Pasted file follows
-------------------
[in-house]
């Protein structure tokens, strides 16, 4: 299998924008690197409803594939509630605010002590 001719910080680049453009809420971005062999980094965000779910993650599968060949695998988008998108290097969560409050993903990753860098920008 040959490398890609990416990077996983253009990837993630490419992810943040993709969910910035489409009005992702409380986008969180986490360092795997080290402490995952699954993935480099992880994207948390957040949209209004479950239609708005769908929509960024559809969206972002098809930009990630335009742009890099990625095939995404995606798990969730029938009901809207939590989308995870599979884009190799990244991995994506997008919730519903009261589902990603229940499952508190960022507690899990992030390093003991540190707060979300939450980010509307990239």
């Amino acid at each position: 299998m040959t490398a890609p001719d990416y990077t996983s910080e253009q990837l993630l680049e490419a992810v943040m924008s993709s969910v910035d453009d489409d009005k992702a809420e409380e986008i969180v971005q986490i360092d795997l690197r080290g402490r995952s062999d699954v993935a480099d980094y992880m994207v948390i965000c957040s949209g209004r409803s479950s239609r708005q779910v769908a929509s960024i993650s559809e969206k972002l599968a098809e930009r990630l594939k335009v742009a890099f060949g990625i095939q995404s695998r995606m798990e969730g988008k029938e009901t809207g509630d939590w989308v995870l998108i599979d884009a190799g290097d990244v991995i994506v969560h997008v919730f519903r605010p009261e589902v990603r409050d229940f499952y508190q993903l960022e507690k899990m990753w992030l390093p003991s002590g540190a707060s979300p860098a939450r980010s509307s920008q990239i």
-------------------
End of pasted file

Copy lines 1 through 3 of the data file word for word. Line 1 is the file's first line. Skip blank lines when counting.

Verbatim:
[in-house]
């Protein structure tokens, strides 16, 4: 299998924008690197409803594939509630605010002590 001719910080680049453009809420971005062999980094965000779910993650599968060949695998988008998108290097969560409050993903990753860098920008 040959490398890609990416990077996983253009990837993630490419992810943040993709969910910035489409009005992702409380986008969180986490360092795997080290402490995952699954993935480099992880994207948390957040949209209004479950239609708005769908929509960024559809969206972002098809930009990630335009742009890099990625095939995404995606798990969730029938009901809207939590989308995870599979884009190799990244991995994506997008919730519903009261589902990603229940499952508190960022507690899990992030390093003991540190707060979300939450980010509307990239």
């Amino acid at each position: 299998m040959t490398a890609p001719d990416y990077t996983s910080e253009q990837l993630l680049e490419a992810v943040m924008s993709s969910v910035d453009d489409d009005k992702a809420e409380e986008i969180v971005q986490i360092d795997l690197r080290g402490r995952s062999d699954v993935a480099d980094y992880m994207v948390i965000c957040s949209g209004r409803s479950s239609r708005q779910v769908a929509s960024i993650s559809e969206k972002l599968a098809e930009r990630l594939k335009v742009a890099f060949g990625i095939q995404s695998r995606m798990e969730g988008k029938e009901t809207g509630d939590w989308v995870l998108i599979d884009a190799g290097d990244v991995i994506v969560h997008v919730f519903r605010p009261e589902v990603r409050d229940f499952y508190q993903l960022e507690k899990m990753w992030l390093p003991s002590g540190a707060s979300p860098a939450r980010s509307s920008q990239i």